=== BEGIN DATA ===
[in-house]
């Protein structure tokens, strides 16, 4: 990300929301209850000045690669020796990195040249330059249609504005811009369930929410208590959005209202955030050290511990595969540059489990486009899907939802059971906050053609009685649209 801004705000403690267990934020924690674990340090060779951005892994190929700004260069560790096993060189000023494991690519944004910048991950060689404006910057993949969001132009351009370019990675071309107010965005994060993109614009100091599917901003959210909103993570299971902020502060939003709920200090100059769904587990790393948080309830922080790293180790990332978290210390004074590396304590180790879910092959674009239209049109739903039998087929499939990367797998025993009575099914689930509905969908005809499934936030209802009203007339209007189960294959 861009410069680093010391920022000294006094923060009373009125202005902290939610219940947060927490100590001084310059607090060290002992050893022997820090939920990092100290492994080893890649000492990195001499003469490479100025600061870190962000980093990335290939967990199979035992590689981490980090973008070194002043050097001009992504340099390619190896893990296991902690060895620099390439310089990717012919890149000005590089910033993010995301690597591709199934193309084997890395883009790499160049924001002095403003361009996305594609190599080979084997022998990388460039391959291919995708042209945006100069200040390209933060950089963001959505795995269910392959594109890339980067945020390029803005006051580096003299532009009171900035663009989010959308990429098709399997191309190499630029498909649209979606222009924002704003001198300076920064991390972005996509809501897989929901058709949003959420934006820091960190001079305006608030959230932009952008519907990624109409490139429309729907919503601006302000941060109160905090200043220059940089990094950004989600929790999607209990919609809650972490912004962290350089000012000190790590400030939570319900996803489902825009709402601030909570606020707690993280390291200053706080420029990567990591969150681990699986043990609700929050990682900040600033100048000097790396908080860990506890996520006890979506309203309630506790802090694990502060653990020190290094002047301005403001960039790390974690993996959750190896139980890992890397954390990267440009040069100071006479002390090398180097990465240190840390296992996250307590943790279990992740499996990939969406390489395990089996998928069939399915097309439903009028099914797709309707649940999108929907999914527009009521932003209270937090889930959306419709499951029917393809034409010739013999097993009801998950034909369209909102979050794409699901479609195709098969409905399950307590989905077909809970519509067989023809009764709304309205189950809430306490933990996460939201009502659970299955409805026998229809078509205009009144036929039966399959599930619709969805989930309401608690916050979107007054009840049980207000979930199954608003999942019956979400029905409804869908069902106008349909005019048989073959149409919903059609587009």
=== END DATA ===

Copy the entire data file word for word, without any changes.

[in-house]
């Protein structure tokens, strides 16, 4: 990300929301209850000045690669020796990195040249330059249609504005811009369930929410208590959005209202955030050290511990595969540059489990486009899907939802059971906050053609009685649209 801004705000403690267990934020924690674990340090060779951005892994190929700004260069560790096993060189000023494991690519944004910048991950060689404006910057993949969001132009351009370019990675071309107010965005994060993109614009100091599917901003959210909103993570299971902020502060939003709920200090100059769904587990790393948080309830922080790293180790990332978290210390004074590396304590180790879910092959674009239209049109739903039998087929499939990367797998025993009575099914689930509905969908005809499934936030209802009203007339209007189960294959 861009410069680093010391920022000294006094923060009373009125202005902290939610219940947060927490100590001084310059607090060290002992050893022997820090939920990092100290492994080893890649000492990195001499003469490479100025600061870190962000980093990335290939967990199979035992590689981490980090973008070194002043050097001009992504340099390619190896893990296991902690060895620099390439310089990717012919890149000005590089910033993010995301690597591709199934193309084997890395883009790499160049924001002095403003361009996305594609190599080979084997022998990388460039391959291919995708042209945006100069200040390209933060950089963001959505795995269910392959594109890339980067945020390029803005006051580096003299532009009171900035663009989010959308990429098709399997191309190499630029498909649209979606222009924002704003001198300076920064991390972005996509809501897989929901058709949003959420934006820091960190001079305006608030959230932009952008519907990624109409490139429309729907919503601006302000941060109160905090200043220059940089990094950004989600929790999607209990919609809650972490912004962290350089000012000190790590400030939570319900996803489902825009709402601030909570606020707690993280390291200053706080420029990567990591969150681990699986043990609700929050990682900040600033100048000097790396908080860990506890996520006890979506309203309630506790802090694990502060653990020190290094002047301005403001960039790390974690993996959750190896139980890992890397954390990267440009040069100071006479002390090398180097990465240190840390296992996250307590943790279990992740499996990939969406390489395990089996998928069939399915097309439903009028099914797709309707649940999108929907999914527009009521932003209270937090889930959306419709499951029917393809034409010739013999097993009801998950034909369209909102979050794409699901479609195709098969409905399950307590989905077909809970519509067989023809009764709304309205189950809430306490933990996460939201009502659970299955409805026998229809078509205009009144036929039966399959599930619709969805989930309401608690916050979107007054009840049980207000979930199954608003999942019956979400029905409804869908069902106008349909005019048989073959149409919903059609587009």